§ Mr. Anderson (by Private Notice) asked the Secretary of State for Foreign and Commonwealth Affairs whether he is satisfied that all necessary measures have been taken for securing the safety of British subjects in Pakistan.
§ The Under-Secretary of State for Foreign and Commonwealth Affairs (Mr. William Whitlock)
Yes, Sir. As in most other countries, Her Majesty's representatives have plans for the assistance and protection of British communities. We have followed our usual practice in keeping these plans under constant review both in Whitehall and overseas. In both wings of Pakistan the British High Commissioner and the Deputy High Commissioners are in constant touch with the British Communities through community organisations.
§ Mr. Anderson
I thank my hon. Friend for those assurances. Can he give an estimate of the number of British subjects involved, how significant a number are in remote areas and, therefore, not in contact with British consular officials, and whether there have already been acts of violence against foreigners in Pakistan?
§ Mr. Whitlock
There are three protection plans for West Pakistan covering the communities in the Rawalpindi, Karachi and Lahore districts, and there are four protection plans covering the communities in the Dacca, Chittagong, Sylhet and Barisal districts. The numbers involved are approximately as follows: Karachi 1,350, Lahore 800, Rawalpindi 500, Dacca 630, Chittagong 275, Sylhet 1630 90, and Barisal 70. We are making every possible endeavour to keep in touch with people in remote areas. We have no information about injury or harm coming to any member of the British community at the moment.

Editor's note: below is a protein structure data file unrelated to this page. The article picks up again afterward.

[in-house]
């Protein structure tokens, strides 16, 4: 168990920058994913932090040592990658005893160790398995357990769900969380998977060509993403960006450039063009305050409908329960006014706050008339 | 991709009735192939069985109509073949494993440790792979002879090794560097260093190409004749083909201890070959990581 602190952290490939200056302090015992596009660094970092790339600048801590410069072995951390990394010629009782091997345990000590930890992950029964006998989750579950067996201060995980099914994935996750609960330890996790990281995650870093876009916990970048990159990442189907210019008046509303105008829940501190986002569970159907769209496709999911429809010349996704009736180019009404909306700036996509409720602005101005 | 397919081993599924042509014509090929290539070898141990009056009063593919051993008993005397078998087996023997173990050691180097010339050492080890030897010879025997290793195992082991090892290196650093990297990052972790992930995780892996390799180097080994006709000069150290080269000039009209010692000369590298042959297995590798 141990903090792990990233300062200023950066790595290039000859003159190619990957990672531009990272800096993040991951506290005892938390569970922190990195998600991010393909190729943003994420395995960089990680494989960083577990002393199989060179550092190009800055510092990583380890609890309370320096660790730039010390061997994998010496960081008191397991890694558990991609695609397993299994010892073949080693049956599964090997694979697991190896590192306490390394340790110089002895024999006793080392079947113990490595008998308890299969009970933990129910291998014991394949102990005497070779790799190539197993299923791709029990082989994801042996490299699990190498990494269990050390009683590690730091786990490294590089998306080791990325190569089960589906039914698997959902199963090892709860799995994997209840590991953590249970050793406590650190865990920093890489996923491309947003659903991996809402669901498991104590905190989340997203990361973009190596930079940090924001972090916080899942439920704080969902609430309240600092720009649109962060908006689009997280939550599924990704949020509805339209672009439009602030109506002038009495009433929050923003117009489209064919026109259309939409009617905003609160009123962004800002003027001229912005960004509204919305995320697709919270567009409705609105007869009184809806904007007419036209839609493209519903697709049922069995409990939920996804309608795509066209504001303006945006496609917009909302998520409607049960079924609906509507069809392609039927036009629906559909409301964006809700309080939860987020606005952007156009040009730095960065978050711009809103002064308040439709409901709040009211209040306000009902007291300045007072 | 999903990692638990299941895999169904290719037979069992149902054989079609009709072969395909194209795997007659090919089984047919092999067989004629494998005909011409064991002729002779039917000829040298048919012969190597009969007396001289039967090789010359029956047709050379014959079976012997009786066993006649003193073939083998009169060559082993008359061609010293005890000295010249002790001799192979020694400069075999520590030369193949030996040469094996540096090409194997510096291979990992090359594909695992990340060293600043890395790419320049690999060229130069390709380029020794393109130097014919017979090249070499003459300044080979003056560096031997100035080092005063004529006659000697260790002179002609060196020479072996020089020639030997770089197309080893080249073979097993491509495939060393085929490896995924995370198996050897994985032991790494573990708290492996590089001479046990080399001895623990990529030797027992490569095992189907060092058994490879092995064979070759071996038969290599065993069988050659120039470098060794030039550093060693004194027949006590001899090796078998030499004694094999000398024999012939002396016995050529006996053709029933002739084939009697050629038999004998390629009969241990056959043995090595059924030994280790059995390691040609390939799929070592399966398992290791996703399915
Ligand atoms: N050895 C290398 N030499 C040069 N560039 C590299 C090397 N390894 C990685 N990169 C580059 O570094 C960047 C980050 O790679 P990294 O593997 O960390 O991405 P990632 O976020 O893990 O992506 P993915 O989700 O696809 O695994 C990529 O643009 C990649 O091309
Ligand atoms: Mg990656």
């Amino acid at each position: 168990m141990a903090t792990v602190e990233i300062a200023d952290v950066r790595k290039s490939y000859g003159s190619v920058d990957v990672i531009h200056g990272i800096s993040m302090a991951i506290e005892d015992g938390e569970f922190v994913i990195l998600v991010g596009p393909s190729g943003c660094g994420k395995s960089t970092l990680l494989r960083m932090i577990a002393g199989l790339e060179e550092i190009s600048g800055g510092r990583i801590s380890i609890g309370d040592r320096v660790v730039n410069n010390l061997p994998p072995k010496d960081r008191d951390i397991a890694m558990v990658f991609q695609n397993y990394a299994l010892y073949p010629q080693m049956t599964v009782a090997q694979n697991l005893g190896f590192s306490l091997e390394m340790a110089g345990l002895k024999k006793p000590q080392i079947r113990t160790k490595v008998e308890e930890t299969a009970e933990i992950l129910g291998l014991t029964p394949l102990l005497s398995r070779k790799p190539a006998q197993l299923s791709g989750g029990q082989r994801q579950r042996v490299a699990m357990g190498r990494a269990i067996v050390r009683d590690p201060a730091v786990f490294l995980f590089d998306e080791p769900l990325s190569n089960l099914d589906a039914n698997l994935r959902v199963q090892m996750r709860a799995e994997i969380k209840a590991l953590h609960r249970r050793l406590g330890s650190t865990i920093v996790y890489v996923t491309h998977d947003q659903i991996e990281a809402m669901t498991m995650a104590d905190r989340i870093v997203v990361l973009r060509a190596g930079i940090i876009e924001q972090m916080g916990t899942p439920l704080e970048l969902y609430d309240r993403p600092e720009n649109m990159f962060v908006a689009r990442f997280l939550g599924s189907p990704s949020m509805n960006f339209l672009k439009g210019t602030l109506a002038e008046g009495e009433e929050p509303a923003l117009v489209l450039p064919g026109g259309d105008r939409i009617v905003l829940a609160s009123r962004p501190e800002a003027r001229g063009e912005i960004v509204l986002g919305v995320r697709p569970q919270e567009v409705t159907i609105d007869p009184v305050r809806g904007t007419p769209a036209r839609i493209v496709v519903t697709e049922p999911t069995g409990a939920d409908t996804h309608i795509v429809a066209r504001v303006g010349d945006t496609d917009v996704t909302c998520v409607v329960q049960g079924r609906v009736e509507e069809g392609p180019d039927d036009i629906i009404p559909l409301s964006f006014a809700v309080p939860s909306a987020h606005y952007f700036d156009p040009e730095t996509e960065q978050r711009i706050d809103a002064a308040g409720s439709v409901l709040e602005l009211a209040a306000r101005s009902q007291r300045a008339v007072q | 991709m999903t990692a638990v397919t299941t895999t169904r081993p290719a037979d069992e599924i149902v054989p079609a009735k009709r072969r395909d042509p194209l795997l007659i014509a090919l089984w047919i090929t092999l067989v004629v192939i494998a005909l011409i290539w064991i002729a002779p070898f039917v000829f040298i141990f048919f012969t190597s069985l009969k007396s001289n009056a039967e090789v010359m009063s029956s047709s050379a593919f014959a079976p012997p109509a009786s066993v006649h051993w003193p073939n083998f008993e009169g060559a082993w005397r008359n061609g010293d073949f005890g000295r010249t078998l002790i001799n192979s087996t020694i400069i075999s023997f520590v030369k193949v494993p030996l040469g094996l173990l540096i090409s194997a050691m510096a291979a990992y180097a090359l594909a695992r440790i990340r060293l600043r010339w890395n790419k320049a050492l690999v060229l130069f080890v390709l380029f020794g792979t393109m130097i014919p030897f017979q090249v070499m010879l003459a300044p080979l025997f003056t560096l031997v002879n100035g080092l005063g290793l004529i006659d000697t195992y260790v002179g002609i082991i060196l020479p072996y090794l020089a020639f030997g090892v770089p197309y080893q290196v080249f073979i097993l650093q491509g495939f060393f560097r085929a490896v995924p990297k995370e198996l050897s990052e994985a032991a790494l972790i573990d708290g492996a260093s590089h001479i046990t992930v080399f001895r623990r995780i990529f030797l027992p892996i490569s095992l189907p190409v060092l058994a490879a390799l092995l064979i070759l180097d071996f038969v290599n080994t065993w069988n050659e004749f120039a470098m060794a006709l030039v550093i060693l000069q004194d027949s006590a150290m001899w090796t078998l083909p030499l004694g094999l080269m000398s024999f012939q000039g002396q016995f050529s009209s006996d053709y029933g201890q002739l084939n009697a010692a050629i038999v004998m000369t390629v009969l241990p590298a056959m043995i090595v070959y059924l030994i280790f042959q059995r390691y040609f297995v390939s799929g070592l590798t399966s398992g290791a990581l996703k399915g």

§ Mr. Braine
I am sure that the whole House feels deep regret that a great Commonwealth country, our friend and ally is going through a period of acute difficulty. We must hope that there will be a swift return to normalcy.
May I ask whether the Minister is satisfied that our High Commissioner knows where these British subjects are in the worst affected areas, whether he is satisfied about the facilities that exist for rescuing them if the worst happens, and whether he will undertake to keep the House informed of developments over the next few days?
§ Mr. Whitlock
Yes. All the plans in this matter depend on the organisation of a system of self-help by the community. A system has been established whereby messages of advice appropriate to the situation emanating from our High Commissioner and Deputy High Commissioners are disseminated through appropriate wardens and, vice versa, the information is passed on through the wardens to our High Commissioners. Plans also exist for concentrating people who have not left in case an organised evacuation is necessary.
All these plans depend in part on the ability of the local government to maintain law and order and on the cooperation of that local government.